We’ve teamed up with Monash to debunk the most common low FODMAP myths.
FODMAP stands for Fermentable Oligo-saccharides, Di-saccharides, Mono-sacchrides and Polyols but put simply, it’s an acronym that describes a group of carbs that are either poorly digested or malabsorbed and play a role in triggering symptoms like abdominal pain, bloating, gas, constipation and diarrhoea. The low FODMAP diet is a therapeutic diet that’s scientifically proven to relieve symptoms of irritable bowel syndrome (IBS).
Many of you have asked if bread is out of the question on a low FODMAP diet but we can assure that it’s not! We want those who experience IBS symptoms to enjoy bread as much as we do, that’s why we developed a loaf especially for you!
To help you navigate the dos and don’ts of the low FODMAP diet (chatting about all kinds of foods, not just bread) and answer your questions, we’ve partnered with Monash University, the founders of the Low FODMAP Diet.
Gut symptoms including diarrhoea, bloating and abdominal pain can occur for many reasons, and may indicate that you have a medical condition other than IBS. It’s important to consult your GP for a correct diagnosis before attempting any diets. This is because chronic conditions such as coeliac disease and inflammatory bowel disease can also present with similar symptoms.
The low FODMAP diet doesn’t cure IBS. Instead, it’s scientifically proven to produce on average ~75% symptom improvement. Although there is a tendency for IBS symptoms to fluctuate over time, studies have shown that long-term symptom benefits/control is maintained for people following a personalised FODMAP diet.
There’s no one way that everyone should be following the low FODMAP diet – this all depends on you and your needs. This is why we suggest working with a low FODMAP trained dietitian following a low FODMAP diagnosis. They will help to determine how strictly you need to follow the diet, or whether a more simplified approach is best.
No. Although many gluten-containing grains (e.g. barley, rye, wheat) are reduced on a low FODMAP diet, you can still enjoy foods containing gluten without getting symptoms. Actually, gluten-free products tend to have a lower fibre content and this may compromise your fibre intake on the diet.
If the foods have been laboratory tested as low FODMAP – yes, you can still have that cheese toastie! Some wheat-based breads and cereals are safe to eat in smaller serving sizes, so it’s always best to check the Monash University FODMAP Diet app to make sure you’re not missing out on some of your favourites unnecessarily. Our very own Wholegrain LowFOD™ Loaf, Rolls and Pizza Bases have been lab tested by Monash, so you can enjoy these stress and symptom free!
No, the low FODMAP diet isn’t a dairy-free diet. Lactose is the major FODMAP present in some dairy products. Reducing lactose intake can easily be achieved by replacing lactose-containing milks, yoghurts, cream and certain soft cheeses with lactose-free alternatives or calcium-fortified, low FODMAP suitable plant milks. A range of mature or ripened cheese (cheddar, Swiss, fetta, brie) contain very little lactose content so don’t throw away the cheese board just yet! Check the Monash FODMAP app for suitable low FODMAP servings of dairy products you can include whilst being on a low FODMAP diet.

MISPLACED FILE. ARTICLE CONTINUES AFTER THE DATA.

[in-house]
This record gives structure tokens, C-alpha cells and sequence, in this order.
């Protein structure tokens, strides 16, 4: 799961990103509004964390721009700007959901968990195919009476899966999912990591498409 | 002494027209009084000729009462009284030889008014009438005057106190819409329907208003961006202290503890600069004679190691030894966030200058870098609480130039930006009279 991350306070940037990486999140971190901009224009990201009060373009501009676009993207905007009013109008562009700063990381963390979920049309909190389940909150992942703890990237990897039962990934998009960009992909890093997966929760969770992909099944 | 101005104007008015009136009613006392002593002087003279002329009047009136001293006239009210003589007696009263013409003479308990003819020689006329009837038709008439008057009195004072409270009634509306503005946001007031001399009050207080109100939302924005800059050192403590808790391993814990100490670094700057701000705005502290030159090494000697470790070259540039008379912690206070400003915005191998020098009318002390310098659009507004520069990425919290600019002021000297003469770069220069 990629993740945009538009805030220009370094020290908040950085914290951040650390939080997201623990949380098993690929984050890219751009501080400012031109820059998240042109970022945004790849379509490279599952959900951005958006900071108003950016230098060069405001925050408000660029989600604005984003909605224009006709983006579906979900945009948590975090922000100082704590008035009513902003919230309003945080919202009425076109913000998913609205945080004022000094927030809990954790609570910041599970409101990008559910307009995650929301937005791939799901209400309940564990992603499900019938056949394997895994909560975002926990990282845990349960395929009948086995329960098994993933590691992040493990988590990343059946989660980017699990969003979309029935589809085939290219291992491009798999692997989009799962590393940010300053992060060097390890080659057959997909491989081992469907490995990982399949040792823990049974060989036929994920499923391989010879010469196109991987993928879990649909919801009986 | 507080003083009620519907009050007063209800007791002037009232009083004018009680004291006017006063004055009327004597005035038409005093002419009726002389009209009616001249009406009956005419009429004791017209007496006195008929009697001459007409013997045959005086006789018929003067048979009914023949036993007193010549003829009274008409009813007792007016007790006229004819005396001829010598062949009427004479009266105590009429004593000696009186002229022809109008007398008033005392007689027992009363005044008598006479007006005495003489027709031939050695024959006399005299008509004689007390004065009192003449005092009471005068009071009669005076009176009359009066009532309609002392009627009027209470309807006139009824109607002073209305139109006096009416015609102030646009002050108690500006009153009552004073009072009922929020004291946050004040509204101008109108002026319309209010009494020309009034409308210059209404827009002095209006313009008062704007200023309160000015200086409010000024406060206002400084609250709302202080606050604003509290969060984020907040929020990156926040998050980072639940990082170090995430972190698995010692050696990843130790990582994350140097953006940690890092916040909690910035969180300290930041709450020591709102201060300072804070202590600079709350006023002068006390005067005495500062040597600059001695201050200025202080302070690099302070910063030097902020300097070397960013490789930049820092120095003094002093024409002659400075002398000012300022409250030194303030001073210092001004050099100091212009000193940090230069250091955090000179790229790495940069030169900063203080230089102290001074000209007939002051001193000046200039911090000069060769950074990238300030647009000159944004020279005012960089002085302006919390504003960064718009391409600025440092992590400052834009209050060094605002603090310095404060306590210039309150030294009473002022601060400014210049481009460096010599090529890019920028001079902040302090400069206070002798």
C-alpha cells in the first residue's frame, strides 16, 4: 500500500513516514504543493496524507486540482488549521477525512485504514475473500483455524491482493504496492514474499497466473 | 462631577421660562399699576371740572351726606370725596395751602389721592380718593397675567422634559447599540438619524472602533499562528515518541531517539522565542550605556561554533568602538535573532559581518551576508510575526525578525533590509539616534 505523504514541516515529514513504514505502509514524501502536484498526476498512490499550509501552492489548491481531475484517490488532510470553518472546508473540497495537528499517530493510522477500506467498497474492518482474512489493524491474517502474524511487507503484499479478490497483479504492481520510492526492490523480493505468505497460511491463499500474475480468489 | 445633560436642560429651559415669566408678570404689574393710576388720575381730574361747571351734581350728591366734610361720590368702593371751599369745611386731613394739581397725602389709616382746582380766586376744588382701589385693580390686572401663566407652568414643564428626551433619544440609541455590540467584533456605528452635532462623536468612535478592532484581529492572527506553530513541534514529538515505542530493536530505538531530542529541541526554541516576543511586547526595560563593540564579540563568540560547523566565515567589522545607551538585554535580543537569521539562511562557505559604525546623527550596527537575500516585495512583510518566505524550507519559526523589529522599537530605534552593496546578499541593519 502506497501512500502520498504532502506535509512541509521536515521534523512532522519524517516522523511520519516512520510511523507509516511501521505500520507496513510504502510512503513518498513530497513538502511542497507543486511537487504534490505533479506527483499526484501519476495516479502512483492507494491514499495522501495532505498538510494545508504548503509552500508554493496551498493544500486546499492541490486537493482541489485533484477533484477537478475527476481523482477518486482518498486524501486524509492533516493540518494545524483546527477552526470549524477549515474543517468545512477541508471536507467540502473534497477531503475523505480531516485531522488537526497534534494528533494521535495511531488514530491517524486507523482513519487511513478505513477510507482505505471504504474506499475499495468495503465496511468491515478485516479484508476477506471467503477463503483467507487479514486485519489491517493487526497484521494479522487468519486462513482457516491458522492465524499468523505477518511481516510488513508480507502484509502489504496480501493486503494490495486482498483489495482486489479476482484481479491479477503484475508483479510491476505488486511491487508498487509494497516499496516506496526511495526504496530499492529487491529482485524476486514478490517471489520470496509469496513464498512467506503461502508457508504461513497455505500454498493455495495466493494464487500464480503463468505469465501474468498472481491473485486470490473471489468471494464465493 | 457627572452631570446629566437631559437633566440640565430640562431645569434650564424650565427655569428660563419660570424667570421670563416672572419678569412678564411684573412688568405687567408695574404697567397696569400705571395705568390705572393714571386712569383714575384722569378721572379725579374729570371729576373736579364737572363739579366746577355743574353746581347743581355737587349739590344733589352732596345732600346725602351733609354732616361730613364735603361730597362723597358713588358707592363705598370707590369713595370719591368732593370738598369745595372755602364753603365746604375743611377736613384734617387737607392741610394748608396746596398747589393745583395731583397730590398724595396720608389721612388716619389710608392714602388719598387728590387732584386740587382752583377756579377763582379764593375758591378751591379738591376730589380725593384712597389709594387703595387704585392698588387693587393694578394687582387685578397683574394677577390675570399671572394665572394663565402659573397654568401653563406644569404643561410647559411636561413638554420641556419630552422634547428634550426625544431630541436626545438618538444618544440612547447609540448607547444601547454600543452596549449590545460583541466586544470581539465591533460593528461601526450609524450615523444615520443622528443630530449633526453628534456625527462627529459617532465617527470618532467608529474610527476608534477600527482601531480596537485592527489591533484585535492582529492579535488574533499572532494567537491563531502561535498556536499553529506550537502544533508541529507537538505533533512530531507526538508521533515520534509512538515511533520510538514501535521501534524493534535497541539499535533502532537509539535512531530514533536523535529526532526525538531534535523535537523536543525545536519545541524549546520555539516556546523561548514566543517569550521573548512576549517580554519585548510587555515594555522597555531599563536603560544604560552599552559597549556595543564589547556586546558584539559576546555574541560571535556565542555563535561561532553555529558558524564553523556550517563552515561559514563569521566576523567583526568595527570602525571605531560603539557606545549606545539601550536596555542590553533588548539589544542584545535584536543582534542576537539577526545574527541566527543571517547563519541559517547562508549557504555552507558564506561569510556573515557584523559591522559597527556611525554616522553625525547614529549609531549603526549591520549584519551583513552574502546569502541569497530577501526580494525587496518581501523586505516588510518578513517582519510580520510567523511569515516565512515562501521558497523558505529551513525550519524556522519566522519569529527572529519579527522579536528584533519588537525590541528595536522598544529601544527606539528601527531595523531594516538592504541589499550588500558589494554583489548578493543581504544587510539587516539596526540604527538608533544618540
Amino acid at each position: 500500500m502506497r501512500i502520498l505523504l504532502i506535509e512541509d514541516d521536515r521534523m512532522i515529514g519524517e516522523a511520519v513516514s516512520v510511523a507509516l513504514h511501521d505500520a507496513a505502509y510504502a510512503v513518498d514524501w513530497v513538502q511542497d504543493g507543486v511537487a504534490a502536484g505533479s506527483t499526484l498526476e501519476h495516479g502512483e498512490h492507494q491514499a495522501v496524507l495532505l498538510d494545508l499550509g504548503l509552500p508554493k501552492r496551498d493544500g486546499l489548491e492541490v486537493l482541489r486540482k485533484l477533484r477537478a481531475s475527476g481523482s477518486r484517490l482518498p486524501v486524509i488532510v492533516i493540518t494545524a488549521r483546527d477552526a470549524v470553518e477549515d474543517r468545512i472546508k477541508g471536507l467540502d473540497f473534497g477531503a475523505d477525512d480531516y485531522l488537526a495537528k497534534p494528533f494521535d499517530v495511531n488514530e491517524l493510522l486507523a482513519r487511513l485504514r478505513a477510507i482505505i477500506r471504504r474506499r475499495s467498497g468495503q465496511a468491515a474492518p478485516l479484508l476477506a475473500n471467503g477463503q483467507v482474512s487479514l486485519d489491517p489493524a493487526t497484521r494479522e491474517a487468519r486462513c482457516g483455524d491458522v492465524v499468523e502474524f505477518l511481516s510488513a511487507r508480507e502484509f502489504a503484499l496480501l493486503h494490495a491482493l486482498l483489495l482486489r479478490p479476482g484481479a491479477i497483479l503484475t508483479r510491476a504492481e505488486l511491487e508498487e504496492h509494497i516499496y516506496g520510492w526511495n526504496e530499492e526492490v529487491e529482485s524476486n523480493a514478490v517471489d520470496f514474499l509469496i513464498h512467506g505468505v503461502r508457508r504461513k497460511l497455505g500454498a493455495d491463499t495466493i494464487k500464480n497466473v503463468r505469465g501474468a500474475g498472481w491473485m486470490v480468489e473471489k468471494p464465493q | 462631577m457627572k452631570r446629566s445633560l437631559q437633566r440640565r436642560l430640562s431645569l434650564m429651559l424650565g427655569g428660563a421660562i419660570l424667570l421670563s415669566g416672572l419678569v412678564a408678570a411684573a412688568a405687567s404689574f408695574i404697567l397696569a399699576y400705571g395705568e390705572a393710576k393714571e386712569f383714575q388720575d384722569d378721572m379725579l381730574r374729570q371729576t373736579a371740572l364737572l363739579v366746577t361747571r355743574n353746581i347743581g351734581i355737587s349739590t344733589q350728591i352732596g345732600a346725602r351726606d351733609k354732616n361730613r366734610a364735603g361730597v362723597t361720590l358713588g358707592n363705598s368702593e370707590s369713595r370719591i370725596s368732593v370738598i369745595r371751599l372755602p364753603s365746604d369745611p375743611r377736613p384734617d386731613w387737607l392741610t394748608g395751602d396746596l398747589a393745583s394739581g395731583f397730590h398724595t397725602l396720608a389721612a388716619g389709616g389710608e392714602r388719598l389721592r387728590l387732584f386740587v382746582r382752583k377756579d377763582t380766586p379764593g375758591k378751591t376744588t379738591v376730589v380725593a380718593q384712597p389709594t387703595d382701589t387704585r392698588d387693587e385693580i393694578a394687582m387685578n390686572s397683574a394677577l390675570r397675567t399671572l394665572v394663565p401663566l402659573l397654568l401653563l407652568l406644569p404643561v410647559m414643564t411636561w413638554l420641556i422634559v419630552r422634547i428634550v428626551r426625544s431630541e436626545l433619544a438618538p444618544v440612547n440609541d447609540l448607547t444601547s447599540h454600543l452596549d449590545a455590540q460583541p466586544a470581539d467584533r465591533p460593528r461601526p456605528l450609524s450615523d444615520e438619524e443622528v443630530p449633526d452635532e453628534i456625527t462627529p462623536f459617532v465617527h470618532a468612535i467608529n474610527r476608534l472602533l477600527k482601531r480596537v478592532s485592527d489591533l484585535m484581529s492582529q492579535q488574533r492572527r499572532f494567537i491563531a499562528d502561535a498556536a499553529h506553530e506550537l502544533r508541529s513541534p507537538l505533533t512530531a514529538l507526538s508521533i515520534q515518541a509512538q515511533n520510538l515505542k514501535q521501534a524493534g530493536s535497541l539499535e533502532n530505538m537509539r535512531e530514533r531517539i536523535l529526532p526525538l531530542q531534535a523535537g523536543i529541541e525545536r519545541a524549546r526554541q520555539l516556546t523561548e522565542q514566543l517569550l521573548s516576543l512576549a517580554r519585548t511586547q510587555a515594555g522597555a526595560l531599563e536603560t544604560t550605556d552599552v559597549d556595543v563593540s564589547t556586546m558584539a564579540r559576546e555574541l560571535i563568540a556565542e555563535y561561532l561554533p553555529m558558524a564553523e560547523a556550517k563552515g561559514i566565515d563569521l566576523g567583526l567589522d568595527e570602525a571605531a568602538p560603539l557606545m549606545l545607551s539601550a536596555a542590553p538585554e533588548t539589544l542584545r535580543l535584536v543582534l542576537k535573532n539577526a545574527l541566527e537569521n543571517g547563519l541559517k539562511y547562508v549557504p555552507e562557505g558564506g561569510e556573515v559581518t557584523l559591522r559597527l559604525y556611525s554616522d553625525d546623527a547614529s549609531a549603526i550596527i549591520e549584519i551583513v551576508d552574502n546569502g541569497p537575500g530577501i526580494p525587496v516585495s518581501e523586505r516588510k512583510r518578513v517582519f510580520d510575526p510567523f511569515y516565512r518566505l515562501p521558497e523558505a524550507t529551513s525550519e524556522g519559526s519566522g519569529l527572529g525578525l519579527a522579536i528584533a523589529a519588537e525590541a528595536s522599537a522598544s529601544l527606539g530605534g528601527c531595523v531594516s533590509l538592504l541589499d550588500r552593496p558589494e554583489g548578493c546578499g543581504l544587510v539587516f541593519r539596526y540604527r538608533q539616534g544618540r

Protein-rich sources such as meat, fish, eggs, poultry, firm tofu are all naturally low in FODMAP which means it’s a green light to enjoy! You can also use spices and herbs to flavour or cook the protein in. If you’re following a vegetarian or vegan diet, you can up your protein intake by trying tempeh, firm tofu, a serve of tinned chickpeas, lentils and mung beans, higher protein grains such as buckwheat and quinoa, as well as with a serve of low FODMAP nuts. Be sure to check the Monash FODMAP app for appropriate serve sizes of vegetarian sources of protein, as some of these may be higher in FODMAPs at larger serving sizes.
Generally, a low FODMAP diet is followed for about 2-6 weeks to ensure sufficient symptom relief, followed by a reintroduction period and personalisation. The reintroduction phase can be started earlier if your symptoms have resolved before 6 weeks.
This all depends on the food and type of FODMAP in question. With foods like onion and garlic, the fructans that are in these are water soluble, meaning if you cook with them in a liquid, the FODMAPs will filter out into the surrounding liquid. However, if you cook with these foods in a fat source like olive oil, and remove the garlic and onion before adding the rest of the ingredients, the FODMAPs won’t leak out into the pan, so you’ll still get the great taste without the symptoms! We recommend checking out the Monash app or chatting with your dietitian before experimenting with different food processing or cooking methods.
While following a low FODMAP diet, it’s important to ensure you’re still eating a wide variety of foods from each of the five major food groups – breads and cereals, fruits, vegetables, dairy and meat or meat alternatives. As much as possible, try and include 2-3 different food groups at each main meal. The Monash FODMAP app contains hundreds of foods and drinks across all food groups that have been Monash tested and rated for FODMAPs. If you’re unsure about foods that have not been tested for their FODMAP content, don’t be afraid to test your tolerance with small amounts over several days and include them within your diet if you don’t experience any side effects.
If you’re planning to start a low FODMAP diet, it’s always a good idea to consult your GP or a health professional first.
For more info about a low FODMAP diet and up-to-date food guides, download the Monash University FODMAP Diet app. You can also sign up to their online course to learn how to manage IBS symptoms using a three-step FODMAP diet.